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A Second Look: Peter Pan
In 1953, Clyde Geronimi, Wilfred Jackson, and Hamilton Luske released Peter Pan, based on the play Peter Pan, or The Boy Who Wouldn’t Grow Up, by J. M. Barrie. Starring Bobby Driscoll, Margaret Kerry, Kathryn Beaumont, Paul Collins, Tommy Luske, Hans Conried, Heather Angel, Bill Thompson, Robert Ellis, Jeffrey Silver, Johnny McGovern, Tony Butala, June Foray, Candy Candido, and Tom Conway, the film grossed $87.4 million at the box office. The film was not nominated for any awards, but did get a sequel in 2002 called Return to Never Land and six spinoff films in the way of the Tinker Bell film series.
In turn of the century London, children Wendy, Michael and John are visited in the nursery by Peter Pan. He teaches them to fly with the help of Tinker Bell and takes them to the island of Never Land, where they run into the Lost Boys, Captain Hook and Indians.
Peter Pan is another very well-done entry into the list of animated Disney films. What’s really interesting is that there’s quite a bit of evidence pointing to how the entire story could have all been just a dream, ending with Wendy waking up at the window when her parents come back from their party. What also points to this interpretation seems to be just how much of a children’s fantasy Never Land and Peter Pan are. The pirates are mean and nasty to the children, but aren’t too vicious and savage, just like a child would envision them. Further, there’s the portrayal of the Indians. Their wigwams and the war bonnet on the chief looks like it came out of the Great Plains, making them Blackfoot Indians. However, they also have totem poles which are reminiscent of the tribes in the Pacific Northwest and Tiger Lily has a feathered headband which were worn by the Northeastern tribes. This is evidence for it being a dream as it’s a representation of how a child from the 1900s would believe Indians to look. The pirate ship also has a cloud formation at the very end, with George saying that he remembers seeing something like it when he was very young, which could also demonstrate that he had similar dreams when he was a child. That shows how he was also a kid who didn’t want to grow up, but eventually had to, just like Wendy will have to. Also note how Peter Pan doesn’t enter the story until the children have fallen asleep.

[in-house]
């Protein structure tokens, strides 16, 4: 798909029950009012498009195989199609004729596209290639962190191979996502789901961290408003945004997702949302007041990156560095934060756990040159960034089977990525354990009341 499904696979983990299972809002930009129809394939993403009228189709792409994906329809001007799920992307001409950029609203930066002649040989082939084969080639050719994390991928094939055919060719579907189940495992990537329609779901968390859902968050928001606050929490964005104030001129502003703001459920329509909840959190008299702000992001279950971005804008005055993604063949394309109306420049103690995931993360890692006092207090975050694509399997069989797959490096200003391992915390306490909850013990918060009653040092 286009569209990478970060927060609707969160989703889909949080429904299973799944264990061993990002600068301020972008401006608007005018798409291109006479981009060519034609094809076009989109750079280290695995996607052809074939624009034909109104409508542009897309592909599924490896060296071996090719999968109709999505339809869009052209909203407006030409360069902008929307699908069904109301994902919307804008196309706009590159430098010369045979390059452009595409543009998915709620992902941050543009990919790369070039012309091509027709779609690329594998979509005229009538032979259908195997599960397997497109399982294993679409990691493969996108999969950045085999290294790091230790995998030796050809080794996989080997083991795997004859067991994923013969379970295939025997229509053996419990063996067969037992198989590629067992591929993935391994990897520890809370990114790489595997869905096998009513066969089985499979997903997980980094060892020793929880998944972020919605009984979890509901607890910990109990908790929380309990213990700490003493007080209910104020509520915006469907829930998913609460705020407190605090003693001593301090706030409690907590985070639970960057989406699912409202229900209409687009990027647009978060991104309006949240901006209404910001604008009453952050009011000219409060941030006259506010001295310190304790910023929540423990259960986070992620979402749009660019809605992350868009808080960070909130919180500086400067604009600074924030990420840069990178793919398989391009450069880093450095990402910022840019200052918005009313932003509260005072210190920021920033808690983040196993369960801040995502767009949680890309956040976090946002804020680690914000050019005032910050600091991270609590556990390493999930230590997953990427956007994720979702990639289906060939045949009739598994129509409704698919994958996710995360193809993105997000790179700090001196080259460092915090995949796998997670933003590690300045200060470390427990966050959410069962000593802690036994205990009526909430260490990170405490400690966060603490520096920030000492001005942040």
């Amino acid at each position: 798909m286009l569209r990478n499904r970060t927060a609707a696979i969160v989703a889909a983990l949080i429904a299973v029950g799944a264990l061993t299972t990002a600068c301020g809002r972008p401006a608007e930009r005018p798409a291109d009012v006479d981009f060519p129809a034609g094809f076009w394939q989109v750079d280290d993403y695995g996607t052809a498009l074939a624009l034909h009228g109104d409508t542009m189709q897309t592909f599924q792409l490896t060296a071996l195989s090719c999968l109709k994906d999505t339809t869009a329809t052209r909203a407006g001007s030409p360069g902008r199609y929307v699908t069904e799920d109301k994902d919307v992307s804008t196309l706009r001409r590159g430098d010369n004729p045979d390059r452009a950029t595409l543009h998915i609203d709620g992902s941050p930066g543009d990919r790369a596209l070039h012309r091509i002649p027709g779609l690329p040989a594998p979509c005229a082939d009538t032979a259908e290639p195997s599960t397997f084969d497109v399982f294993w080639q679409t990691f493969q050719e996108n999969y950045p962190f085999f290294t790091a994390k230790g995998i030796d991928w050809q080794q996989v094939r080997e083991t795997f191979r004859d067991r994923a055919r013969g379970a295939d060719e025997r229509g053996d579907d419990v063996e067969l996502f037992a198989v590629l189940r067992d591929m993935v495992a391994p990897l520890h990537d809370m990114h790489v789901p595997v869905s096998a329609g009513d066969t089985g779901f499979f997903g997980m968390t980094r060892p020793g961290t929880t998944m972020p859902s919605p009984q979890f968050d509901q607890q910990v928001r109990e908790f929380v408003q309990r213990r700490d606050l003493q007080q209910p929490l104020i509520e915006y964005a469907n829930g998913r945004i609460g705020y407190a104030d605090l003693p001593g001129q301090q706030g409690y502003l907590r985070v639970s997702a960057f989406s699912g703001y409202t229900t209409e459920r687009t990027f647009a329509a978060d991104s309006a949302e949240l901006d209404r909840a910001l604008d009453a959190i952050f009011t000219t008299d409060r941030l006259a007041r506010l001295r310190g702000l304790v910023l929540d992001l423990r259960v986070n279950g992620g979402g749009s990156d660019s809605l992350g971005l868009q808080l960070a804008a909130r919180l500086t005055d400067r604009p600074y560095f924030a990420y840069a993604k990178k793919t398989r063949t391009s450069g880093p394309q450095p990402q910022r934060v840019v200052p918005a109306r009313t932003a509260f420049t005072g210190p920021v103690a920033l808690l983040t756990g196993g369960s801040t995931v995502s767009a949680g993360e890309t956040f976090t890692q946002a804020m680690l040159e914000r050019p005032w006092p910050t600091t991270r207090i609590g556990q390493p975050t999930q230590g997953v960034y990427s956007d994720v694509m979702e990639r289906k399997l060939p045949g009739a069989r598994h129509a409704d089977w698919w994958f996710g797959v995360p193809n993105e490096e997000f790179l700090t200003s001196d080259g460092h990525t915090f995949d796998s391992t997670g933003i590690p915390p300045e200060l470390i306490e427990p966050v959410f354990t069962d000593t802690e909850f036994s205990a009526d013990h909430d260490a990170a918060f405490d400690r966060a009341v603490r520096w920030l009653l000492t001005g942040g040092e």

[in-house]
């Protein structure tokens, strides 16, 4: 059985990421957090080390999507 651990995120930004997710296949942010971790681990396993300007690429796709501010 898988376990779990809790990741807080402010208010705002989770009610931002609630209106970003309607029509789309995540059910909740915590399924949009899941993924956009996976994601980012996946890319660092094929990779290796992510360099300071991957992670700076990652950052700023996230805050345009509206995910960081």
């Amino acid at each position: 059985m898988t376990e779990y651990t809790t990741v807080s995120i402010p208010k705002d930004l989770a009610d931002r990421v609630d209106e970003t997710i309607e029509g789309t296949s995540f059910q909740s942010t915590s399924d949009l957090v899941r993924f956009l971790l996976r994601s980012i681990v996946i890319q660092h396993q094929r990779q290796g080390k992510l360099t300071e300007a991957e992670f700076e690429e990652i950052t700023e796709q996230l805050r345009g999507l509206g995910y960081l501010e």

As a character, Peter is actually pretty interesting. He’s supposed to be a child who never grew up, but seems to have a cruel streak, seeing as how he cut off Captain Hook’s hand and fed it to a crocodile and then thinking it’s funny when the mermaids try to drown Wendy. Yet, he’s shown to value honor before any sort of reason, shown when he refuses to go back on his word and not fly when the situation would call for it during his fight with Hook in the climax. Peter also demonstrates quite a bit of cunning, seen during the time Captain Hook and Smee try to interrogate Tiger Lily. He figures out the way to get her out of that situation rather easily by impersonating Captain Hook’s voice and would possibly have driven Smee insane had Hook not figured out what was going on.
Speaking of Captain Hook, he’s a really good villain, going so far as to shooting one of his men for singing while he plots against Peter Pan. That’s actually an interesting nod to his character in the original play and book where he kills one of his men for ruffling his collar. However, even though he does kill that pirate for singing, it’s notable that his men don’t really fear him and openly express their dislike of his staying in Never Land. He’s also really good at feigning any sort of honor he might have as a person. He will give his word, such as not laying a finger or a hook on Peter and not harming a hair on his head, but his honor only stops at his exact words, seeing as he’s perfectly fine with sending him a bomb. But this demonstrates the cowardice that Hook is in this version. It’s also seen during his fight with Peter, when he cheats to get the advantage.
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